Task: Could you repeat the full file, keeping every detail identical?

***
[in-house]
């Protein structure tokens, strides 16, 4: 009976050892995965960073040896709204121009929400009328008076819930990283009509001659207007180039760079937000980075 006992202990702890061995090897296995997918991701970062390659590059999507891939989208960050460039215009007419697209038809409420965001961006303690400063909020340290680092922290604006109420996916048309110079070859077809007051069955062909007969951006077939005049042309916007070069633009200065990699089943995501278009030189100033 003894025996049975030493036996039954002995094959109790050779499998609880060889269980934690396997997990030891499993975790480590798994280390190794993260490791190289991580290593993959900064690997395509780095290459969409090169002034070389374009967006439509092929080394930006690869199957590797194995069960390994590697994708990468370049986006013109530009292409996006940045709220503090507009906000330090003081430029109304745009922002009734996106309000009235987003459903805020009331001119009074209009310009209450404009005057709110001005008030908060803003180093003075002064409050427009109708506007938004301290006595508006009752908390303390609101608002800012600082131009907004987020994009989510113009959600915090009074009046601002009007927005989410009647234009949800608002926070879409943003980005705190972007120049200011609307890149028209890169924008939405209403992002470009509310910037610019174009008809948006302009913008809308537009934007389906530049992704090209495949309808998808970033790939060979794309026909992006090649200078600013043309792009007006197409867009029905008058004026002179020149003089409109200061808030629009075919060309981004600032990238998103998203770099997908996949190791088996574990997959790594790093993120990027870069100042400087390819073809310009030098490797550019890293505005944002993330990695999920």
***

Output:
[in-house]
């Protein structure tokens, strides 16, 4: 009976050892995965960073040896709204121009929400009328008076819930990283009509001659207007180039760079937000980075 006992202990702890061995090897296995997918991701970062390659590059999507891939989208960050460039215009007419697209038809409420965001961006303690400063909020340290680092922290604006109420996916048309110079070859077809007051069955062909007969951006077939005049042309916007070069633009200065990699089943995501278009030189100033 003894025996049975030493036996039954002995094959109790050779499998609880060889269980934690396997997990030891499993975790480590798994280390190794993260490791190289991580290593993959900064690997395509780095290459969409090169002034070389374009967006439509092929080394930006690869199957590797194995069960390994590697994708990468370049986006013109530009292409996006940045709220503090507009906000330090003081430029109304745009922002009734996106309000009235987003459903805020009331001119009074209009310009209450404009005057709110001005008030908060803003180093003075002064409050427009109708506007938004301290006595508006009752908390303390609101608002800012600082131009907004987020994009989510113009959600915090009074009046601002009007927005989410009647234009949800608002926070879409943003980005705190972007120049200011609307890149028209890169924008939405209403992002470009509310910037610019174009008809948006302009913008809308537009934007389906530049992704090209495949309808998808970033790939060979794309026909992006090649200078600013043309792009007006197409867009029905008058004026002179020149003089409109200061808030629009075919060309981004600032990238998103998203770099997908996949190791088996574990997959790594790093993120990027870069100042400087390819073809310009030098490797550019890293505005944002993330990695999920």